HAROLD Q. MASUR – So Rich, So Lovely, and So Dead. Scott Jordan #4. Simon & Schuster, hardcover, 1952. Pocket #998, paperback, 1954; cover art by; Stanley Zuckerberg. Dell D383, paperback, November 1961, as by Hal Q. Masur; cover art by Robert McGinnis. Pyramid #T2391, paperback, 1971.

   The title refers to the first victim in this mystery, the fourth book appearance of defense attorney Scott Jordan. This is unfortunate, because I’d have liked to see her alive and well quite a bit longer. She is lovely, but while still young, has been married twice, and as a result of both marriages, is worth something in the order of ten million dollars. Rich, in other words.

   And which is why she’s dead, and all too soon, because she also has a bit of sass to her. Someone wants her money – and control of her recently deceased uncle’s company – also worth a huge amount of money. But there is a catch. To obtain her inheritance she has to be married to an employee of the company by a certain date. And since her fiance’s divorce is not complete, she has to find a stand-in, a man who will agree to marry her for long enough to fulfill the provisions of the will, then step gracefully aside, well compensated, of course.

   A problem arises, however, when she is murdered while still married to the stand-in. This is the legal problems begin – not quite as complicated in a Perry Mason story, but close enough.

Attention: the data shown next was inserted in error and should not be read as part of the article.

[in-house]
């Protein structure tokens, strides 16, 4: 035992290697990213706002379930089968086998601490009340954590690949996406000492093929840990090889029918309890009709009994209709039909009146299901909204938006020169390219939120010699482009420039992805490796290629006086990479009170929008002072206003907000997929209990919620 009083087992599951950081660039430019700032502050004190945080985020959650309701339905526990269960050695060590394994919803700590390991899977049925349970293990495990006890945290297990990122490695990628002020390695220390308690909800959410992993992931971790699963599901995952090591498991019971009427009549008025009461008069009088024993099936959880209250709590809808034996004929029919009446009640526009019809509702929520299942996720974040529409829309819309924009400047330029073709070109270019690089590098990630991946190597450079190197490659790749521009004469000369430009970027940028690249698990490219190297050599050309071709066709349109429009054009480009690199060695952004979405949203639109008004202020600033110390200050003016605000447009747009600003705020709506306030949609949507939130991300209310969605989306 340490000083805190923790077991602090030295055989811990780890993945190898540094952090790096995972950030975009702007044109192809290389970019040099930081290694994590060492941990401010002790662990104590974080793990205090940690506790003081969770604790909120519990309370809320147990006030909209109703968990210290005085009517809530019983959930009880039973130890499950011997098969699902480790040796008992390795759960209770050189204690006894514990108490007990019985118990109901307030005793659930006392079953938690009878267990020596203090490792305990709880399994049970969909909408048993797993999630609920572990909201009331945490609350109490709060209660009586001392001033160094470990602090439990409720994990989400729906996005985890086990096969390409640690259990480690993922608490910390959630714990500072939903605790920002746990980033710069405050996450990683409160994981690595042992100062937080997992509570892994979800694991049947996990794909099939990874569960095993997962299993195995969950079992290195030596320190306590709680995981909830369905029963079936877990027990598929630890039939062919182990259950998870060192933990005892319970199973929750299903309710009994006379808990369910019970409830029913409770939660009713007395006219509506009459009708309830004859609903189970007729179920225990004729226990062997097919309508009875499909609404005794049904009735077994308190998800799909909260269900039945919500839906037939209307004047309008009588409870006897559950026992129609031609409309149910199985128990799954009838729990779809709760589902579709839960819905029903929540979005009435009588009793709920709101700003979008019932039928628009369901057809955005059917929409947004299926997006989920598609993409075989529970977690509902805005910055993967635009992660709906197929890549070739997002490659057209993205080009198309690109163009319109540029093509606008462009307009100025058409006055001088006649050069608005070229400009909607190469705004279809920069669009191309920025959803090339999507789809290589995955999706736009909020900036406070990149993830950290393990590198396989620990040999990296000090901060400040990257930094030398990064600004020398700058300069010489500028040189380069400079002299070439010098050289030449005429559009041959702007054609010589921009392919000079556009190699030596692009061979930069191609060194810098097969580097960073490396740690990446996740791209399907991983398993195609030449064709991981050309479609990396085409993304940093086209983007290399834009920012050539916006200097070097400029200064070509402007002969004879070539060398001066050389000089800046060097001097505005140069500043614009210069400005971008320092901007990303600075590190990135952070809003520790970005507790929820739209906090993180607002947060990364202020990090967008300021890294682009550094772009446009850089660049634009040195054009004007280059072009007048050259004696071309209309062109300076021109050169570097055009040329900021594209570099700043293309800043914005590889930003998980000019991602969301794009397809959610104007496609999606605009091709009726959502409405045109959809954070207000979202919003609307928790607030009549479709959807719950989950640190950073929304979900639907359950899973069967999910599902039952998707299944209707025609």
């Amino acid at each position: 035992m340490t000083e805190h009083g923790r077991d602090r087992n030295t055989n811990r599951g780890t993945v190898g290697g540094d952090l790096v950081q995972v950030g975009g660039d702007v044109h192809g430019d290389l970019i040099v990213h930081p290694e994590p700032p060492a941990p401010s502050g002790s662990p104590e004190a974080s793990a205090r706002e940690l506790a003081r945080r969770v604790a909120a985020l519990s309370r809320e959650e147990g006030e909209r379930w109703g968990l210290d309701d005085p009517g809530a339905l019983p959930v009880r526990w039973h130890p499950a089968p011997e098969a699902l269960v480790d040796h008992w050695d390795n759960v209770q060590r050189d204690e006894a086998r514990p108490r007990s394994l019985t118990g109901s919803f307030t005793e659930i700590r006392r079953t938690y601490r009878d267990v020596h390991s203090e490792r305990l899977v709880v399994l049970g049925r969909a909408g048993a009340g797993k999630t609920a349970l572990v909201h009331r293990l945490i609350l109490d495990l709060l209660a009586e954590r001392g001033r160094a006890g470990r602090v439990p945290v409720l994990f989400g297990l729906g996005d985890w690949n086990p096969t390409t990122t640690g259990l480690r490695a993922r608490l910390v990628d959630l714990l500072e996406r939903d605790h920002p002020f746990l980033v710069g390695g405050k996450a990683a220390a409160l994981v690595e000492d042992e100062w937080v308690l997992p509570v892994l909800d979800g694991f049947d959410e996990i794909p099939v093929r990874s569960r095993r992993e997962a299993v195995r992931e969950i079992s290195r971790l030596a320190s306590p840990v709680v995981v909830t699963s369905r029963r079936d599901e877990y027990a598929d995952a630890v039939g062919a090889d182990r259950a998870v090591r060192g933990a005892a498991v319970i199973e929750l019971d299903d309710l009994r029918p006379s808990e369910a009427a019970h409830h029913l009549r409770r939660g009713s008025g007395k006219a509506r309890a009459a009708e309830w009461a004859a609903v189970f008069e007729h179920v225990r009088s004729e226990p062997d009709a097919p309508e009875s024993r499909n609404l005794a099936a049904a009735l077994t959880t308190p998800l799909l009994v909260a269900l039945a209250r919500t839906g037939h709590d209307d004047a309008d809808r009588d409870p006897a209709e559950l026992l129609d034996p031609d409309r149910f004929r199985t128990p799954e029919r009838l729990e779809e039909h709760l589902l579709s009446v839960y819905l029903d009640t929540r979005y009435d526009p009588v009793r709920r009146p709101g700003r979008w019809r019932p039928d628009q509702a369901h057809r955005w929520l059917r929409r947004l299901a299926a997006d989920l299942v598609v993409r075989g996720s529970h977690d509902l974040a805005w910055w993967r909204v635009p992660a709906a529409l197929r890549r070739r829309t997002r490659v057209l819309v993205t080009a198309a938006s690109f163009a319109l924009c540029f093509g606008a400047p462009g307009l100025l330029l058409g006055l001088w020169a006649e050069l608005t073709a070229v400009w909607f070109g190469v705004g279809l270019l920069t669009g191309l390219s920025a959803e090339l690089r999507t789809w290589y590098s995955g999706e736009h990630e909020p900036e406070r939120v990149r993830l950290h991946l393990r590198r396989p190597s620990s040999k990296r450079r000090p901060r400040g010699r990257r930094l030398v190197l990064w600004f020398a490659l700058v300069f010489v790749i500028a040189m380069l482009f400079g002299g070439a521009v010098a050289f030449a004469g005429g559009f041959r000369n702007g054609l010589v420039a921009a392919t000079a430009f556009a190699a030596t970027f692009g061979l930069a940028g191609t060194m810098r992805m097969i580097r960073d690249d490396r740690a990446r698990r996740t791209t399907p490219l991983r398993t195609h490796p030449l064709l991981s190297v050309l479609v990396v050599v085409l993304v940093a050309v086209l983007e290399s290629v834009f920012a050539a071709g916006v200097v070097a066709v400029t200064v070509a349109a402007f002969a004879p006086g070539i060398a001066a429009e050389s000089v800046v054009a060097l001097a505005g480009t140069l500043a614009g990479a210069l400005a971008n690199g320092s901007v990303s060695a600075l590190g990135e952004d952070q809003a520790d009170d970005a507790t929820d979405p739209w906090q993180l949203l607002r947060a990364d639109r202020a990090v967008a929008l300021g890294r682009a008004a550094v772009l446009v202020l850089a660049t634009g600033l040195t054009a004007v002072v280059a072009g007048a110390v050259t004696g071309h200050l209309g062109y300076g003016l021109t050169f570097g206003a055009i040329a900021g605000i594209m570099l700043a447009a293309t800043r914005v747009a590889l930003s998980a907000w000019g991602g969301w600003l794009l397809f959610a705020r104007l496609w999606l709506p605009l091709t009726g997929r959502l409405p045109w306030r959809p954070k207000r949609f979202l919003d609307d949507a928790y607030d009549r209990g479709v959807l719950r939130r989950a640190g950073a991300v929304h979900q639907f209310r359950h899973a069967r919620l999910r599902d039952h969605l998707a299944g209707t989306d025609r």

One difference between Perry and Scott Jordan, is that the latter tells his own story, and he’s more active in the legal end of things, instead of manipulating the evidence, as the former is so wont to do. When it comes down to it, Perry leaves all the paperwork to Della or an occasional law clerk in his office to do. Jordan is more of a hands-on kind of guy in that regard. Perry;s biggest claim to fame are his trial scenes. There’s not a hint of a courtroom in this one by Masur.

   The latter tells his story with a smooth but by no means overly slick style of prose. He even makes the usually saggy parts in the middle of the book interesting. In spite of full contingent number of suspects with motive, I’d have to say that the actual amount of detective work involved is minimal, with the date of a missing newspaper rather important in that regard.

   I enjoyed the Scott Jordan books quite a bit when they were coming out new, every year or so for a while, and I enjoyed this one too, one I seem to have missed back then.